Finding My Voice: Melanie Milburne
When I started writing I had no idea what an author’s voice was or whether I had one. Apparently I had as for each of my five excruciatingly painful rejections the message I kept getting was “you have a strong and distinctive author’s voice”. Great, I thought. There was actually something positive about my novice attempts at writing. Phew! But what did it mean?
I thought about my favourite authors and why I had fallen in love with their books. I began to understand it was their voice I had fallen for. The way they crafted their sentences, the mood of their writing, the tone, the humour or wry observations about life. Their values and the issues/themes they addressed in their books had a powerful effect on me, which is after all the main purpose of storytelling—to make readers feel emotion.
It took me seventeen complete manuscripts and those aforementioned five rejections (clearly I am a slow learner!) to truly find my voice. I now have those words as part of my author brand (another term I had no idea of), which are: fast-paced passion, deep emotion.
When I decided I wanted to write a novel all those years ago I just did it. I didn’t read any how-to books other than Stephen King’s On Writing. I wrote on instinct and I found my first fifteen or so books just flowed out of my fingertips. I didn’t have writer’s block. I didn’t have blank pages. I didn’t have days when I didn’t know what to write. I just wrote. Freely. Intuitively. By the seat of the pants as it’s called in the industry.
Then I started studying the craft because I was keen to understand the mechanics of writing, as I wanted to be the best writer I could be. I attended some fabulous hands-on workshops. Read some amazing books on writing.
But the downside was I suddenly had to think and to write at the same time. The brakes went on with a slam. What the hell was my inciting incident? What was the crisis scene? What was my minor/ major or absolute turning point? What was the theme? What was the controlling idea of my story? What was the character arc of my hero and heroine? Argh! My head was spinning like one of those plates on the top of a circus juggler’s wand.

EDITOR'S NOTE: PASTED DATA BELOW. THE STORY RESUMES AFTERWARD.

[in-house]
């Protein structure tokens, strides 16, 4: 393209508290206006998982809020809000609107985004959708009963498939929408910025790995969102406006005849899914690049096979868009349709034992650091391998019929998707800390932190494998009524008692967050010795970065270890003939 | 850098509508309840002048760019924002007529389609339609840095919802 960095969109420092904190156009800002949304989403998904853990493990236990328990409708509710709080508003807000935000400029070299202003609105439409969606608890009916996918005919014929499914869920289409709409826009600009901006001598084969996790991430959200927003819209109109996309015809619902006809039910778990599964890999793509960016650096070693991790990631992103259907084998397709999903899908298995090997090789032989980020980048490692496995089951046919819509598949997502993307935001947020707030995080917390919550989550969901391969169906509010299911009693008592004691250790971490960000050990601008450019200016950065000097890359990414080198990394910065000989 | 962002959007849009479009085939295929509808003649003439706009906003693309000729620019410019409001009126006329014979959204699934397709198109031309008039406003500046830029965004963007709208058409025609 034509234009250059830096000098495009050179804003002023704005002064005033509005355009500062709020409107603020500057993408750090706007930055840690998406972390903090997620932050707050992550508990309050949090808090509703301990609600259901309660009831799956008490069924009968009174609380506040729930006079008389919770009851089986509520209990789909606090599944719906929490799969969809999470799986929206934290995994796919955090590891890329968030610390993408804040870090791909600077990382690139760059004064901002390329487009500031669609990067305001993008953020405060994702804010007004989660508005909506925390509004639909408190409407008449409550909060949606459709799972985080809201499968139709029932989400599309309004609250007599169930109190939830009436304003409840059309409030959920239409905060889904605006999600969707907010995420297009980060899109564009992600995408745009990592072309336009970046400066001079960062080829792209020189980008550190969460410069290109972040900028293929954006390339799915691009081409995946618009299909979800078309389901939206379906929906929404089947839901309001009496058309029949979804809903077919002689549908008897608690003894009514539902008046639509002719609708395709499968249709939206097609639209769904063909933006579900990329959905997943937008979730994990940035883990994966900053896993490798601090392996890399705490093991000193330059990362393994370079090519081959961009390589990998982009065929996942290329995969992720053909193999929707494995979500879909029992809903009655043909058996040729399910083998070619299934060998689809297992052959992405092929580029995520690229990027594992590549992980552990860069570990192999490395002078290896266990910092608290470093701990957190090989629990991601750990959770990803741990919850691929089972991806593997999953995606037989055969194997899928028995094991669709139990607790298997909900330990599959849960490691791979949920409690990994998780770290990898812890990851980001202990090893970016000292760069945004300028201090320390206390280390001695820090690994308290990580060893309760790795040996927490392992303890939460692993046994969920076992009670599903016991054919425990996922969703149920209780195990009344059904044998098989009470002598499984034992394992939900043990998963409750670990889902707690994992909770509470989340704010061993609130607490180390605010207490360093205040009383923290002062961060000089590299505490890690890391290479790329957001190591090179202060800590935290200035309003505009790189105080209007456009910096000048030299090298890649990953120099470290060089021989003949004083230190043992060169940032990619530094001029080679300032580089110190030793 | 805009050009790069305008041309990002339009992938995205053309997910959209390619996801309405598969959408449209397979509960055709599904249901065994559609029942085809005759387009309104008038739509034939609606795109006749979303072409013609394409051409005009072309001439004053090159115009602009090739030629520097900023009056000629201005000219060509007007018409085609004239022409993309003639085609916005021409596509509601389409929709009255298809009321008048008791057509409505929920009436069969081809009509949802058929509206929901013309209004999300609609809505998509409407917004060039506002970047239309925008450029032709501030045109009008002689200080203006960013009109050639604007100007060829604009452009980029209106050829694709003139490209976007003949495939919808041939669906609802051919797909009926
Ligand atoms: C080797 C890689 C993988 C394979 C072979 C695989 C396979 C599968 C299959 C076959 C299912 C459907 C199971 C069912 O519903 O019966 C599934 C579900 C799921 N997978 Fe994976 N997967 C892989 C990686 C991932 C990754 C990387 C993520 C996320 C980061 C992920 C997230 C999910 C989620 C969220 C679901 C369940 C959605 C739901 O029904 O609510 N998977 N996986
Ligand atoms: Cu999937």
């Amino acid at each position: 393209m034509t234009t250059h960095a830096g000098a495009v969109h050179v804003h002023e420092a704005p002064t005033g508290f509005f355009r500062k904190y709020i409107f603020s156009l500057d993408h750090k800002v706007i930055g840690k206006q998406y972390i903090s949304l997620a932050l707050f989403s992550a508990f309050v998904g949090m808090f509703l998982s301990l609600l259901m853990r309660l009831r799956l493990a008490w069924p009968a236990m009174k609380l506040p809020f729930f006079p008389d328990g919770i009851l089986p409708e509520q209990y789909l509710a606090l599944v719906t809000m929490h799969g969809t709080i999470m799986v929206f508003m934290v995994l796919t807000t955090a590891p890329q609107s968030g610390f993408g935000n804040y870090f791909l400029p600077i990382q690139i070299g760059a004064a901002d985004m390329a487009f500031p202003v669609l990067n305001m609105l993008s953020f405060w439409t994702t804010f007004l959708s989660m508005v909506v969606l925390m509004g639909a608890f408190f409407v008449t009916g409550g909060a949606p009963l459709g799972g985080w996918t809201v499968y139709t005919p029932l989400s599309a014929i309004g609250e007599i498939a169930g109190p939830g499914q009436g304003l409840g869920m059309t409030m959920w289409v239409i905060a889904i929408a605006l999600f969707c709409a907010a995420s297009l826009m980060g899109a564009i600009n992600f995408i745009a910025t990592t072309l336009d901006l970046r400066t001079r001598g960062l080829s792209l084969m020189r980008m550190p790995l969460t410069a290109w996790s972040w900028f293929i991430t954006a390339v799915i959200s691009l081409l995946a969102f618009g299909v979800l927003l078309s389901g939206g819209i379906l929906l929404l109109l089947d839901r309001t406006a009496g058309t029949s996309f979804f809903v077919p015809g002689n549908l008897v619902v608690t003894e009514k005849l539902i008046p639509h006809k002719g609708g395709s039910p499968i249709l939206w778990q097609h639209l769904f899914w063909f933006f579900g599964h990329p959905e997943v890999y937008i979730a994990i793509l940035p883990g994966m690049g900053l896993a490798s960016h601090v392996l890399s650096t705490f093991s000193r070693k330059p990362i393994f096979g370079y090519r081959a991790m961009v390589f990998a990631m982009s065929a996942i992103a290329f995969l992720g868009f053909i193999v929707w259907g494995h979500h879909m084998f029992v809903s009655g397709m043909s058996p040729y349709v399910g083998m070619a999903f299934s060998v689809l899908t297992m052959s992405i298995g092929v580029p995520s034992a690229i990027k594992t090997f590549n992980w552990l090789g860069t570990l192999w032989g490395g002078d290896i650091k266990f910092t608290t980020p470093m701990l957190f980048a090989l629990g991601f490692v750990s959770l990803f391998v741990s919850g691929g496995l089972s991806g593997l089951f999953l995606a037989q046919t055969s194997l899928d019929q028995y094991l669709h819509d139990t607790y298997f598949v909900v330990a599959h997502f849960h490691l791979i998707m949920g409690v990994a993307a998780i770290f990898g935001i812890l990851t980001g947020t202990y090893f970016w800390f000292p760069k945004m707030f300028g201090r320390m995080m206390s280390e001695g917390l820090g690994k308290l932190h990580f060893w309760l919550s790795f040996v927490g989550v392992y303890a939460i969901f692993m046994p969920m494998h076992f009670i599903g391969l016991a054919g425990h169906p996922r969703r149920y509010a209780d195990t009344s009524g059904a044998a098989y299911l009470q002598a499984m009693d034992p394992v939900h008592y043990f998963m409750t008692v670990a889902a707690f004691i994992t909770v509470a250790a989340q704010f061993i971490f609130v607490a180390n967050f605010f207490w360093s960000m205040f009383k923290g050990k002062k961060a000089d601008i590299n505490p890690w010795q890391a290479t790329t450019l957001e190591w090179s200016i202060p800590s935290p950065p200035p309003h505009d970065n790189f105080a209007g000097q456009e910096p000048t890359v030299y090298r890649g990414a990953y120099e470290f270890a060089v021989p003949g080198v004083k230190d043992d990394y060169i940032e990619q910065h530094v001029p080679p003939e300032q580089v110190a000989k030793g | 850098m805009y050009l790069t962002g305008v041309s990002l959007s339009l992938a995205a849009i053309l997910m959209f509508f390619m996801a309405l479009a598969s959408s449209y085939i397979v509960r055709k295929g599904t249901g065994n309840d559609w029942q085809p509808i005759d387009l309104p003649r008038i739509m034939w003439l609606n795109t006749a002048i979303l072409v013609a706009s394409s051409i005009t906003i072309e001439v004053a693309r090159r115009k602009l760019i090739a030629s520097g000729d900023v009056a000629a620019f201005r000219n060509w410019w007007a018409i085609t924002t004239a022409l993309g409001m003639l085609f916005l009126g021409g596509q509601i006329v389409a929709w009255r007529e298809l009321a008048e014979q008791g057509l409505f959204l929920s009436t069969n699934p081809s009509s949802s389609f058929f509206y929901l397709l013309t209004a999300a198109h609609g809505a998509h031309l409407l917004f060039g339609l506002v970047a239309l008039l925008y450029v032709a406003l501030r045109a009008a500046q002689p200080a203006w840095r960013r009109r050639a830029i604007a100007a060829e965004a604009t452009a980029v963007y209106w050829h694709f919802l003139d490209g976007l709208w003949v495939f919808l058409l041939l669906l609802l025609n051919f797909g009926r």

I have now written sixty-four books and I still learn something about my process each and every time I sit down to write. Writing is a deeply subconscious exercise. There is no hard and fast rule about how to do it. If you love reading and are passionate about writing then you will by the process of osmosis learn the structure of story. But to save yourself some time, and a heck of a lot of wasted space on your computer hard drive, it might be an idea to read a few books on the craft along the way.
But most importantly—write, even if it’s just a few words a day about anything. There is something magical about putting fingers to the keyboard or pen to paper. Characters come to life and insist on being heard. It’s why I keep going back to my office day after day. I want to know what’s going to happen next!
I hope you enjoy my latest release The Valquez Bride where you will find fast paced passion and deep emotion, and yes, a controlling idea and the necessary turning points and character arcs!
I have a signed copy for a reader who tells me what bit of writing advice they have found most helpful. Leave your tip and email address (so we can contact you) in the comments – competition closes 31st October, 2014.
Happy reading (and writing),
The Valquez Bride
A wedding night she’ll never forget!
Untouched Theodora Marlstone always wanted the fairy-tale wedding – a white dress and an adoring groom. Instead she’s walking up the aisle toward a marriage of convenience to outrageously attractive Argentinean Alejandro Valquez! He promises raw sensuality, not devotion, but thanks to her father’s will, Teddy must say “I do”….
Alejandro never wanted a wife, but his buttoned-up bride is a delicious present just waiting to be unwrapped. Beneath the white silk lies a woman who exceeds his wildest imagination, and it’s clear that this union will burn the very paper it’s written on!
About the Author:
I grew up on a small farm on the outskirts of Sydney and as a keen horse rider, often competed in local gymkhanas and even broke in a few horses from time to time. As I was surrounded by animals, I decided at an early age to become a nurse, however I couldn’t stand the sight of blood and so opted for a career in teaching. It’s a bit ironic that I married a surgeon. I read my first Mills & Boon novel when I was 17 and that encouraged me to continue reading romance novels; the lure of the tall dark handsome hero, who in reality I fell in love with and agreed to marry on our second date! We moved to Scotland so my husband could work and study for his MD in surgery. Two lively sons later I decided teaching was the last thing I wanted to do – I knew when I was beaten!